Your Brain on Virtual Reality
Virtual Reality via Your Brain
Yes we are already living in a construct of virtual reality. So, the idea that we could create a virtual environment that is as real or less real is a complicated question, because — just because it’s virtual doesn’t mean it’s not real. Given enough complexity of the stimuli, it could be indistinguishable. Right now, we’re inside a computer program? Is it really so hard to believe? This isn’t real?
Reality is simply electrical signals interpreted by your brain. Somebody will appear on that rooftop and fire an RPG at your vehicle. Virtual Reality Exposure Therapy is a method whereby you take somebody with an anxiety disorder and you gradually expose them to what they’re afraid of.
With Post-Traumatic Stress Disorder, we’re taking people that have been tramatized and we’re trying to help them to confront and process these difficult emotional experiences in a graduated way, at a pace they can handle, and if they stay with it long enough…
Since nothing really bad happens, eventually the anxiety starts to extinguish. As soon as you get into one of those environments that you recognize, it immediately brings you back. Those experiences are very deep and they mean a lot. So when you’re able to be put into that situation again, that’s a pretty powerful sensation.
When you tell people what you do, a lot of times they give me a funny look like, “Why the hell would you do that? Why are you torturing these service members, making them go through it all over again?”
The answer is really simple. It works and that’s pretty genius. Neuroplasticity is the phenomena by which our brains modify itself in response to interactions with the environment. Plasticity has no morality. It will go in a direction that the interactions take it.
So, if your interactivity leads to a negative outcome, there is certainly the danger that they can have a negative impact on people’s psychology. There’s a fairly robust literature that scientists largely agree upon, that if you play violent video games for many hours a week, you will be more aggressive in the physical world. What remains to be seen, is when these experiences become more immersive.
So you’re playing a game like Grand Theft Auto and the blood splatters and you feel it hit your body, and there’s Haptic Feedback, that when a body falls on you, it actually knocks you over. I think an important question that people need to ask is, “What happens when people have these very violent experiences that the brain treats as real?”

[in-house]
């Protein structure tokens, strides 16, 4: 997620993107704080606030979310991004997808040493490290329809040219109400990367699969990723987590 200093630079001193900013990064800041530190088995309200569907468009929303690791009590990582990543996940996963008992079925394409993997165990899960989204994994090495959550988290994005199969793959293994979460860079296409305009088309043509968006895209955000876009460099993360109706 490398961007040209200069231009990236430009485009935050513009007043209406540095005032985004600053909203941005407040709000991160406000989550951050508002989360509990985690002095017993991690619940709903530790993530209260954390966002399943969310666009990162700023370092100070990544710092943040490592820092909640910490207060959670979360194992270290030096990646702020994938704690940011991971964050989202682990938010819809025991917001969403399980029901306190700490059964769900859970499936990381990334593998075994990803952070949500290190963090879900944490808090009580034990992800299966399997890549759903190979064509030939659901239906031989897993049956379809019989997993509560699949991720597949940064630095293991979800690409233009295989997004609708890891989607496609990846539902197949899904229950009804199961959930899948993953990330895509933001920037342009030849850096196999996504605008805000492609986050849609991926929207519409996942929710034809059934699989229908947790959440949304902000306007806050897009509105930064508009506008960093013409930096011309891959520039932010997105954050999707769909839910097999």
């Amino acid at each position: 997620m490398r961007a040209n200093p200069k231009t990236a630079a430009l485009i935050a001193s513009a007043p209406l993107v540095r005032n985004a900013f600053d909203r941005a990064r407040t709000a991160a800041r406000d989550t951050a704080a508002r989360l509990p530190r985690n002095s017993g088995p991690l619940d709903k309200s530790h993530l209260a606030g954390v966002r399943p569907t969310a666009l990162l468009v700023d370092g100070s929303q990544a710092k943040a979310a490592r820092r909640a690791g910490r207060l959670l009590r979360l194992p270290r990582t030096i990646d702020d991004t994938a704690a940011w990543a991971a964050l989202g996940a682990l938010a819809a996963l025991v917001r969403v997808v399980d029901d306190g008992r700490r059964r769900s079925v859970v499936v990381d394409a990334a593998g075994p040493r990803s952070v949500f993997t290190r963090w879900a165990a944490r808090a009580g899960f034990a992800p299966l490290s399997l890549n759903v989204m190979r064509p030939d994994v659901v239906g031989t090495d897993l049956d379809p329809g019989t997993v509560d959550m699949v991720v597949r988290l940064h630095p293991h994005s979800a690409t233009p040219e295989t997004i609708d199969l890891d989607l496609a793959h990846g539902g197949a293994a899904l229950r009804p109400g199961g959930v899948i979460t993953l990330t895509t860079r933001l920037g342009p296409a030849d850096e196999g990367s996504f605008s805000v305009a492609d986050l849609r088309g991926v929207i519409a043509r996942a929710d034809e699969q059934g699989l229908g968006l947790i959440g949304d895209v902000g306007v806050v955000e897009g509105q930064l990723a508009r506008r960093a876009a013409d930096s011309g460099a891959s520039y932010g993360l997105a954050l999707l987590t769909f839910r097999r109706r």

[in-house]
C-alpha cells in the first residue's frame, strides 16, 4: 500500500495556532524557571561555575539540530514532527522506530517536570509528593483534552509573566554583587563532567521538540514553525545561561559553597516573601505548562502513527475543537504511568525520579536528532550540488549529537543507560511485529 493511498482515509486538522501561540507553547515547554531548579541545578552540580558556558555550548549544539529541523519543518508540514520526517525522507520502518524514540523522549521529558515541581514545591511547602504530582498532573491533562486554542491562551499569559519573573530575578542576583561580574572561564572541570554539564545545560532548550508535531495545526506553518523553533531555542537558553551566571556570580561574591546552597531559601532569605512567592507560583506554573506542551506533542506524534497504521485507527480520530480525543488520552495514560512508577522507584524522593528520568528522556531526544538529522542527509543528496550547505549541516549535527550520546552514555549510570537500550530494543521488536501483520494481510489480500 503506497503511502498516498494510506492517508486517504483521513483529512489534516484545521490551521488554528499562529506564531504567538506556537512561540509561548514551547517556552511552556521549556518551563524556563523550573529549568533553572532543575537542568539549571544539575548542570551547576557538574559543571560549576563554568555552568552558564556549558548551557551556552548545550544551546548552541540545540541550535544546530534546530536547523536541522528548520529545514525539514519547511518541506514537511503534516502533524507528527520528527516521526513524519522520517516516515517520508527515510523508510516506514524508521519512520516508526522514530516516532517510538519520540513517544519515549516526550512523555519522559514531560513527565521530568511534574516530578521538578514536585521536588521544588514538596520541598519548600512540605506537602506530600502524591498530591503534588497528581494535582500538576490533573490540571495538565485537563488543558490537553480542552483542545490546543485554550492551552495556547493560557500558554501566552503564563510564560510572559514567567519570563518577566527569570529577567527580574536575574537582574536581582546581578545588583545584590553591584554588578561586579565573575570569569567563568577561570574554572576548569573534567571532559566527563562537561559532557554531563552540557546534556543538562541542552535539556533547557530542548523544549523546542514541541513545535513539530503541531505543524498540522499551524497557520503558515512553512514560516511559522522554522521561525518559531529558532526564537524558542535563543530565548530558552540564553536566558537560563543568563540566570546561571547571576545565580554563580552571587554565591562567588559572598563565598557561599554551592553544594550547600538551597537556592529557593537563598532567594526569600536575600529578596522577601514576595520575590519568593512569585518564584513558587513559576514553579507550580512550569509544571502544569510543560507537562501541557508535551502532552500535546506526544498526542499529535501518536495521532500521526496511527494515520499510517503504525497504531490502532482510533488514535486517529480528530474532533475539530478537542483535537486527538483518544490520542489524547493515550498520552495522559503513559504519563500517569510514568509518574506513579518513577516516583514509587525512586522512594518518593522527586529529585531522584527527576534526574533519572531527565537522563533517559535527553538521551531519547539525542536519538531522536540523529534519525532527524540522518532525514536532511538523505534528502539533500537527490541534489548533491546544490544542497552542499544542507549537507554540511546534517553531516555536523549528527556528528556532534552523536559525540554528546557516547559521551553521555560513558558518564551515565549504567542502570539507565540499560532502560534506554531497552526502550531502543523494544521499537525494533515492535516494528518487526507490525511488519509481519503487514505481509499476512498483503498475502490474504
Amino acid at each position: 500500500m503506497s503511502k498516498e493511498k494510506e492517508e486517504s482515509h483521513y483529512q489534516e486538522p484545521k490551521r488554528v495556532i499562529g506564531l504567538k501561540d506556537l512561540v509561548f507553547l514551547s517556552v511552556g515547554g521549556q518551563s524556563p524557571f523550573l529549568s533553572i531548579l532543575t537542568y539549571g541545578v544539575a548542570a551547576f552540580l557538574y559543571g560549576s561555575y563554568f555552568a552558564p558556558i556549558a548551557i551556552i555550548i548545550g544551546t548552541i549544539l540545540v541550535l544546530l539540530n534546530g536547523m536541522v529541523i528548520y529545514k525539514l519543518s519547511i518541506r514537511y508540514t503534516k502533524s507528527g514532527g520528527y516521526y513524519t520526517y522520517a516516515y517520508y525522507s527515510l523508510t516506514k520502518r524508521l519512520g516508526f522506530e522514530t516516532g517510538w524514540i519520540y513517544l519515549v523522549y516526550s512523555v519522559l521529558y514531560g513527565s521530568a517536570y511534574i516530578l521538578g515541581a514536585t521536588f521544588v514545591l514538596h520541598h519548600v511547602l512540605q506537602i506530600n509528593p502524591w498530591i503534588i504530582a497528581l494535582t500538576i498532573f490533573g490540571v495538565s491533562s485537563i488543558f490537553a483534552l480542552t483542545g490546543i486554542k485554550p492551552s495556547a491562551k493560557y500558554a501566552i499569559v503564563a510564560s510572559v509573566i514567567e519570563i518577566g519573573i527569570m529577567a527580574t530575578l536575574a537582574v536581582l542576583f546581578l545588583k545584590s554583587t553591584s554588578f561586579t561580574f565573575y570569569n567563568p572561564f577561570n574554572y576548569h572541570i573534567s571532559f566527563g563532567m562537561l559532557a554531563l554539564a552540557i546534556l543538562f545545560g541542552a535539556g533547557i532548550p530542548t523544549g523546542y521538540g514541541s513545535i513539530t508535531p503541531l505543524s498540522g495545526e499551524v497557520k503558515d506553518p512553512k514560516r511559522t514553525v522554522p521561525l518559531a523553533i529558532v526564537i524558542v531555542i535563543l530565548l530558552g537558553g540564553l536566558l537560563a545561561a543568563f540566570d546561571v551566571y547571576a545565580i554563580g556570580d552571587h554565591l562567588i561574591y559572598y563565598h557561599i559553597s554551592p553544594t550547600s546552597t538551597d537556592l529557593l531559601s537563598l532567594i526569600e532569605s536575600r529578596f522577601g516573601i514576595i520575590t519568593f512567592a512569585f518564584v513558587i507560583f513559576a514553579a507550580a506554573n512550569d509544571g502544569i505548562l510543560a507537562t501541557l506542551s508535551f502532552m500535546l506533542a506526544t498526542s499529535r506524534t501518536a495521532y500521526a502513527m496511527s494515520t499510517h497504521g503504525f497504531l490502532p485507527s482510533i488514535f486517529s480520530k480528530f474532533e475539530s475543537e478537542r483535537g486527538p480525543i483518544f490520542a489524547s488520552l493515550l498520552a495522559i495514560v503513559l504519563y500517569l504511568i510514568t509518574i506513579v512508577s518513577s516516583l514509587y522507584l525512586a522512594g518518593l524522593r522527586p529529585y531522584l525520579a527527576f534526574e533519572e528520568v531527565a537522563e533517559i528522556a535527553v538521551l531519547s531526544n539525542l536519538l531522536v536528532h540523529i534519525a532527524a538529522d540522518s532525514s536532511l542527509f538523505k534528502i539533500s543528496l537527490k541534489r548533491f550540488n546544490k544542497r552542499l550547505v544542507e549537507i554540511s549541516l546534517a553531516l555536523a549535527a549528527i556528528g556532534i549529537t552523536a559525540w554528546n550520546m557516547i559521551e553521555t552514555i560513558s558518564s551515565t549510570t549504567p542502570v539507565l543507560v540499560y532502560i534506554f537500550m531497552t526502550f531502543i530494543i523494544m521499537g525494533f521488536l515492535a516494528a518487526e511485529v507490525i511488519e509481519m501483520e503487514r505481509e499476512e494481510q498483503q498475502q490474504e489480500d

We want to do the opposite. If you give someone a VR experience, it’s very intense. And instead of killing somebody they’re saving someone’s life.
Will that experience transfer? With the Hero Study, you literally become a hero, and you become Superwoman or Superman by using your body to fly around. The wind is rushing through your hair. The floor is shaking. You then save a child’s life. The control condition is maybe you rode in a helicopter.
When you fly like a hero and save a child’s life, you’re more helpful to someone that has an accident outside of VR, compared to, if you didn’t get that gift of having a superpower and using it for good.
In the same way a single experience in your lifetime can be transformational, so can a well-crafted Virtual-Reality experience. It’s a long-standing philosophical issue that was raised way before movies like, The Matrix, although you see a lot of that there. And that’s why I think it’s a Hollywood favorite.
While there may be some things that people have questions about with virtual reality, “Will people become addicted to it?” And so on. I think the good that will come out of this far outweighs the bad.
We see the virtual reality landscape as an exciting potential for therapeutics to improve the functioning of the human brain and hopefully to improve the quality of human life. There’s ways that we can experience things, ways we can practice interactions with virtual people, ways that we can see things that we’ve never seen before or never will see.